If the CSI forensic chaps decide to closely inspect the DNA of British music history, they’d ultimately discover traces of Donovan Leitch all over it. A major part of the history of British music across several genres, Donovan’s influence is far reaching. From his close pals The Beatles, right up to today’s pop stars such as Jake Bugg and Ed Sheeran.
He was born Donovan Philips Leitch on 10 May 1946 in Glasgow, Scotland. In 1956, his family moved to Hertfordshire. He had hits in the UK and USA in the 1960s and 1970s, the most successful singles Catch the Wind, Colours and Universal Soldier. Sunshine Superman topped America’s chart and went to number two in Britain, followed by Mellow Yellow at US number two and then Hurdy Gurdy Man, top 5 in both countries. Donovan was inducted into the Rock and Roll Hall of Fame in 2012 and the Songwriters Hall of Fame in 2014, among countless major International Awards.
He got his big break from appearances on the TV show Ready, Steady, Go, the 1960’s equivalent to Later… with Jools Holland, which reached an audience of many millions. That early TV appearance and the subsequent release of first single Catch The Wind, paved the way for global fame and fortune, kick starting a glistening career he has sustained for five decades.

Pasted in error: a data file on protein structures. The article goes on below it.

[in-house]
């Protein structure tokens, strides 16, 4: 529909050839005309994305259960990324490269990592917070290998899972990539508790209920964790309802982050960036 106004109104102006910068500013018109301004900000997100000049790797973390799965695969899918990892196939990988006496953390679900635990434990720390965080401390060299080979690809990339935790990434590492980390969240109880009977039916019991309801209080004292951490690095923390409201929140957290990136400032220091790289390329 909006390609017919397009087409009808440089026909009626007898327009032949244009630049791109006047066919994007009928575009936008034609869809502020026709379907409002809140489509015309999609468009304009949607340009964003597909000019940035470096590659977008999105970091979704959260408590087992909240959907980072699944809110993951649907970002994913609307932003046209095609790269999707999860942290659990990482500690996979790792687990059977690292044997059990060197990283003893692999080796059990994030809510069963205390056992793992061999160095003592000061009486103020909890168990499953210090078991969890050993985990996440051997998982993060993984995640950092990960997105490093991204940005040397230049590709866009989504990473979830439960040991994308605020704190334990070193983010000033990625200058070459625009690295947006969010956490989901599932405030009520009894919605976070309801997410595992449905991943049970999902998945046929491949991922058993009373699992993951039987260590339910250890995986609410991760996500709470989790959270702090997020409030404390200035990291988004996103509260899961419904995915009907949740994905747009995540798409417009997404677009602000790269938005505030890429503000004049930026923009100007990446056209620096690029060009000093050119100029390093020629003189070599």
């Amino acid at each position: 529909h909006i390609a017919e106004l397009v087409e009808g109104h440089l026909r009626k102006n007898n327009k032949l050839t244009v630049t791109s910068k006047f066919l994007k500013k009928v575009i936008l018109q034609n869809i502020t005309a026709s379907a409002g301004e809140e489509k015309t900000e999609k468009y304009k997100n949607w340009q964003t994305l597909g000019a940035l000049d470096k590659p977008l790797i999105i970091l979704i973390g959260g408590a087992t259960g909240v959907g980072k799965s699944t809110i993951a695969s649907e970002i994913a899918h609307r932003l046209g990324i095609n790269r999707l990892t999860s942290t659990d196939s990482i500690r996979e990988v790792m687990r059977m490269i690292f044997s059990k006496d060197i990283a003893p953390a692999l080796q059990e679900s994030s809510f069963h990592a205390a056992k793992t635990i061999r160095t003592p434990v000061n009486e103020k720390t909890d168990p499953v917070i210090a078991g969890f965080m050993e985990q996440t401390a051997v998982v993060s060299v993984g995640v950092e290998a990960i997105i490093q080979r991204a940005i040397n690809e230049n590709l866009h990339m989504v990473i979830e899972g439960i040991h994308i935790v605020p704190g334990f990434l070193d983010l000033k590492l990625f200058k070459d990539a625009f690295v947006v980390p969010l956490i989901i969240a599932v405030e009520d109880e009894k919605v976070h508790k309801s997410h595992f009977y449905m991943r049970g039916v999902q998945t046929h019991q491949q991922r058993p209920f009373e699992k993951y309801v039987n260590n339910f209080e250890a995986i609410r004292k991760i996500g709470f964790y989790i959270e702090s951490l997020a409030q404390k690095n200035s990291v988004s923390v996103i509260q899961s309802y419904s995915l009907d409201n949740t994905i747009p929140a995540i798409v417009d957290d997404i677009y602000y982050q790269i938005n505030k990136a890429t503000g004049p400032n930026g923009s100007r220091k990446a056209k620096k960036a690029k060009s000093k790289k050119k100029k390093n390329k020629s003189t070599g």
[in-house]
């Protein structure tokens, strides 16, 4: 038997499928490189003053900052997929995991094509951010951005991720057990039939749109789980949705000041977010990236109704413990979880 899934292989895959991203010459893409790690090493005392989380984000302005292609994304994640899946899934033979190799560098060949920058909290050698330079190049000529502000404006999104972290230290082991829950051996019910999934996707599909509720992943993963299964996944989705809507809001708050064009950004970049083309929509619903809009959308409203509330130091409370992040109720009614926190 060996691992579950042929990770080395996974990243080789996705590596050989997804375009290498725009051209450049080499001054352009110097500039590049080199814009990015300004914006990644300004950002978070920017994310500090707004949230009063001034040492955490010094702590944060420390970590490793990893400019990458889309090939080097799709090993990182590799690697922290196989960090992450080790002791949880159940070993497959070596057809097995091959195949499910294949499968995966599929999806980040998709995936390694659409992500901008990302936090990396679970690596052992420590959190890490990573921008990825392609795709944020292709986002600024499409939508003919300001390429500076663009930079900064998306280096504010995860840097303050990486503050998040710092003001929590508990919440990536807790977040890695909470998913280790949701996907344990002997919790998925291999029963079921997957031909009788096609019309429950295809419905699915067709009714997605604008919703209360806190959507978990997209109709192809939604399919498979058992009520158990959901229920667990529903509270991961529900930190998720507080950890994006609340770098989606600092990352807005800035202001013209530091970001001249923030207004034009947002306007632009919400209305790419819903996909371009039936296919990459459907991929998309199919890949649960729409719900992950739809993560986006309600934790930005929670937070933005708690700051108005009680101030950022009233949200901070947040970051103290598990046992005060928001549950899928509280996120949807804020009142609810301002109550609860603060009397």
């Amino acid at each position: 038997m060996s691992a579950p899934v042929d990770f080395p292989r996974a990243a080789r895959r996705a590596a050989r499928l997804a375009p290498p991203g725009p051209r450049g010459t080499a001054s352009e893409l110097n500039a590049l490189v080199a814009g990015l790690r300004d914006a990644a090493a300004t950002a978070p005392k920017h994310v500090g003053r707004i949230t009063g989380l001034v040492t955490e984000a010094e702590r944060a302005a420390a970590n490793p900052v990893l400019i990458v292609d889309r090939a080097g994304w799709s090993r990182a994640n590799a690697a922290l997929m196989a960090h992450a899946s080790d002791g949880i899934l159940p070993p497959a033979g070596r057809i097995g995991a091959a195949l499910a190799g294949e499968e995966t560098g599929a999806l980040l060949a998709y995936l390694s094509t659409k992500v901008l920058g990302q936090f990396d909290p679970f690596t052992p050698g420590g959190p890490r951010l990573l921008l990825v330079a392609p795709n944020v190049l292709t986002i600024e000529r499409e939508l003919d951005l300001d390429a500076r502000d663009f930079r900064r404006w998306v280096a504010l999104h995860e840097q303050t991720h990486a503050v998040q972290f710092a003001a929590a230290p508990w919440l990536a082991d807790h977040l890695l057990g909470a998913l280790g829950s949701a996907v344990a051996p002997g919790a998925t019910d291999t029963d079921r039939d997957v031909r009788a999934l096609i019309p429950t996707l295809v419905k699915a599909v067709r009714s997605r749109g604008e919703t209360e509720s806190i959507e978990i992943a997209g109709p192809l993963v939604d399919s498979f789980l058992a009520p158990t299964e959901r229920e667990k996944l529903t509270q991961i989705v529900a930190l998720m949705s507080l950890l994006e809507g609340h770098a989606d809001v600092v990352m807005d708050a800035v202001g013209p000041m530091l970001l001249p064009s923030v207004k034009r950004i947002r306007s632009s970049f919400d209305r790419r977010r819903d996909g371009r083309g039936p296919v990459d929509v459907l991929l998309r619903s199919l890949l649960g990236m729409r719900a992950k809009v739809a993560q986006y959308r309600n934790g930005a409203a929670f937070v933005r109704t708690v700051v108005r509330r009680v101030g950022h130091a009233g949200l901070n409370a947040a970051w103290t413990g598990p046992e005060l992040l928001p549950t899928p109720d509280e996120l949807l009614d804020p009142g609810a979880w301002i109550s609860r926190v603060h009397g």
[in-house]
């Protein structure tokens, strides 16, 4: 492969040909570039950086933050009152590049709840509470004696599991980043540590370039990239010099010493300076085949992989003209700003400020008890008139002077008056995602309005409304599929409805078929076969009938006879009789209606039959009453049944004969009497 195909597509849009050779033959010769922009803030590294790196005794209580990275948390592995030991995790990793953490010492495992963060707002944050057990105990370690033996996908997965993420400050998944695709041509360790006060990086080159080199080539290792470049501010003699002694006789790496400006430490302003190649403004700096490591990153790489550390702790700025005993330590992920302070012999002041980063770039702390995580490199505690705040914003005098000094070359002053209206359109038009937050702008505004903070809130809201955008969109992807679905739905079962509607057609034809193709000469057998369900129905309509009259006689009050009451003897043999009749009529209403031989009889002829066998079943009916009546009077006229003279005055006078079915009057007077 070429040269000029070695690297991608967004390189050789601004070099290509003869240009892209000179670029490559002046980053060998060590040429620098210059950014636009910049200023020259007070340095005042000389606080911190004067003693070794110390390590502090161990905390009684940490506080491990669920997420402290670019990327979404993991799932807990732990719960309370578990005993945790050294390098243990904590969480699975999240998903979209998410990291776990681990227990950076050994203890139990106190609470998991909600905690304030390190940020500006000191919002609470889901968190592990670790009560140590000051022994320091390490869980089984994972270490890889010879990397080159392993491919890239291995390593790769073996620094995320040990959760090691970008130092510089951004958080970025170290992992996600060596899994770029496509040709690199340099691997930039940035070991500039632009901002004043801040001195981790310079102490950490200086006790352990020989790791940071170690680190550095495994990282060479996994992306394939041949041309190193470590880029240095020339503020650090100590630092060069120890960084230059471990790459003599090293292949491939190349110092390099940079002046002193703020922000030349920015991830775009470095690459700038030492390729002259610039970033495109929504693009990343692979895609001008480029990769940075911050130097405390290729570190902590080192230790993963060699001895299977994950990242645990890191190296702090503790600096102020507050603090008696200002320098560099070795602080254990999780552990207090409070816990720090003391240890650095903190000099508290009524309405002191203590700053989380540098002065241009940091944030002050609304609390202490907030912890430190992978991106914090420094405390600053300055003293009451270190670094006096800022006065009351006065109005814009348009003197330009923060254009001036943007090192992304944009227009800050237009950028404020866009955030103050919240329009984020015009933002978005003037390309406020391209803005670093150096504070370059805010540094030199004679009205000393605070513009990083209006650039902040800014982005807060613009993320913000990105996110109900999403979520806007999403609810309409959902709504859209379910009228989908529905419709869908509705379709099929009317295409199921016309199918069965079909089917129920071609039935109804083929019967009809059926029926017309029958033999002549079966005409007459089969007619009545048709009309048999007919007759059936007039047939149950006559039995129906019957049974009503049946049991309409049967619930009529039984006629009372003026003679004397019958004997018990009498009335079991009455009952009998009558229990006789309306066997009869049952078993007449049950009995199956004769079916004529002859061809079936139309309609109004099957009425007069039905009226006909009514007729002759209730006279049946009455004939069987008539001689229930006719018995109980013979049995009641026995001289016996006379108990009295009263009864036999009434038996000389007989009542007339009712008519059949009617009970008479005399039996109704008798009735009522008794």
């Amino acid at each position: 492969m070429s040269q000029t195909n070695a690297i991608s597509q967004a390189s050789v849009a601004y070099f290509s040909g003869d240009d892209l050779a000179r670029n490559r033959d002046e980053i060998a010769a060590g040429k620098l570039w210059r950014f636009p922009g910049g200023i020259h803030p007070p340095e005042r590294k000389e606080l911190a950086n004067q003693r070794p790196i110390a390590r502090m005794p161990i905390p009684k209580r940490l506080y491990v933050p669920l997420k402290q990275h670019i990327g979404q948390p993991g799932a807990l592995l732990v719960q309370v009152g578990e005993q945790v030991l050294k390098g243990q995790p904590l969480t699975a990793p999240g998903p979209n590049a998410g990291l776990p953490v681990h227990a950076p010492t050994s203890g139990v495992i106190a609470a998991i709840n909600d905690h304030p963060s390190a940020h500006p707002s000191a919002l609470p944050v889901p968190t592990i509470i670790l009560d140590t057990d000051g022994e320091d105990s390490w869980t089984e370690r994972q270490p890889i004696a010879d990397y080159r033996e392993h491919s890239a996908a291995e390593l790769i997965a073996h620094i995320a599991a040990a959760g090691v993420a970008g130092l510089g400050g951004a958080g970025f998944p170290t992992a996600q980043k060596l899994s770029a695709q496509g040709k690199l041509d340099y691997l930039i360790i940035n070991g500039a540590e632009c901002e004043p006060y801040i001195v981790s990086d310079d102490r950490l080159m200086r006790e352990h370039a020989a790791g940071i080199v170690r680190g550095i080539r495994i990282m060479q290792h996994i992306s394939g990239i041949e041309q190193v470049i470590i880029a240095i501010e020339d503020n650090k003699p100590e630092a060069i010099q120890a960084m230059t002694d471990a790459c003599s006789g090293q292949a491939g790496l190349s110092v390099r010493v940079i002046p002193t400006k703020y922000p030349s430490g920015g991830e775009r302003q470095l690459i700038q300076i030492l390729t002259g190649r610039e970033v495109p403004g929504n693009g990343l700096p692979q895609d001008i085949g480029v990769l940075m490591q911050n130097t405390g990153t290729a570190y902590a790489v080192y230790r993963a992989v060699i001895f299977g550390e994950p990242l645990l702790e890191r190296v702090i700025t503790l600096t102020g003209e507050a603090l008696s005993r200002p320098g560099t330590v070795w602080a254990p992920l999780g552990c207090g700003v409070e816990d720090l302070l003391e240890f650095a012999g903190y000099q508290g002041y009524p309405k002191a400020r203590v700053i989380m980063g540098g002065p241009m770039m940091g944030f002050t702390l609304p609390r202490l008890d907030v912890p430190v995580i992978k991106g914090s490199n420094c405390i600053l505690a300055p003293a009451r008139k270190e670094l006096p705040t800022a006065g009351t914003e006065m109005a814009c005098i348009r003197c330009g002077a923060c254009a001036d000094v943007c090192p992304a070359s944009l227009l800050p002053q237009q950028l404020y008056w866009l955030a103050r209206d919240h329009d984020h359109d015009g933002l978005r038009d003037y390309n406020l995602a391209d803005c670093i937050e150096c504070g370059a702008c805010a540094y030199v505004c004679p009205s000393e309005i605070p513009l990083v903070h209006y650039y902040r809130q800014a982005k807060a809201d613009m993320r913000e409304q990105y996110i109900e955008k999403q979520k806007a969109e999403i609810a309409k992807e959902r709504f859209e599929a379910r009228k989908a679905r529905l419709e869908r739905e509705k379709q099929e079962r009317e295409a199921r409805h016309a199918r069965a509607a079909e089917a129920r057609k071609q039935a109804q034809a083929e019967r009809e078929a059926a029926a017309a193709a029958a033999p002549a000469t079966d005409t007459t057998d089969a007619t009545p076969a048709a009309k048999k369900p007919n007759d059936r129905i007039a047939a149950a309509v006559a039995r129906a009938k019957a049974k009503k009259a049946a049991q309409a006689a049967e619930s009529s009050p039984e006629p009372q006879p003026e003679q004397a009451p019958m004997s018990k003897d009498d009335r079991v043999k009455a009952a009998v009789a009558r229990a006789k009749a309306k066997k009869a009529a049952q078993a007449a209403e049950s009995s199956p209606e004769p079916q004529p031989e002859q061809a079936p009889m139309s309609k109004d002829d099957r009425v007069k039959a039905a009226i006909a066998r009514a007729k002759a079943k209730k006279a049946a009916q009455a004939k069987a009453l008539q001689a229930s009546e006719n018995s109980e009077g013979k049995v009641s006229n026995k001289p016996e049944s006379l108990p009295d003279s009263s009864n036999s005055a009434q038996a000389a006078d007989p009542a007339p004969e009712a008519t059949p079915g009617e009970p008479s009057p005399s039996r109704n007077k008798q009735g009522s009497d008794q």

Since last year. Donovan has been celebrating 50 years in music, and on May 6 this year will appear at the Palladium in London, to celebrate his 70th birthday (which is four days later) with a giant party for friends, family^and fans, re-creating a 1960s beat cafe on stage, playing solo and with his band in an acoustic format.
Often called the British Bob Dylan, his folk period was actually quite short-lived and any likeness to Dylan’s style incidental. The truth is; both Bob and Donovan were influenced by Woody Guthrie, that was the only similarity.
There’s that scene in the famous black and white documentary ‘Don’t Look Back’, shot on Dylan’s UK tour in 1965, when Dylan is heard asking his aides “Who is this Donovan?” after seeing his name in almost every newspaper headline and on posters. Donovan shows up in Dylan’s hotel suite at The Savoy and they each pick up an acoustic guitar and sing/play for each other. Donovan delivers the beautiful and timeless, To Sing For You; the Americans a little shocked that this young Brit was so damn good. Dylan mentions Donovan in his song, Talking World War III Blues.
My chat with Donovan was also at a London hotel, 15 floors up in the bar, after he flew in from Portugal. He sips on Earl Grey tea. We break half way through and I walk with him to BBC6 Music where he has another interview. Then back to the hotel through the autograph hunters and photographers, to finish off my interview and a speedy photo shoot.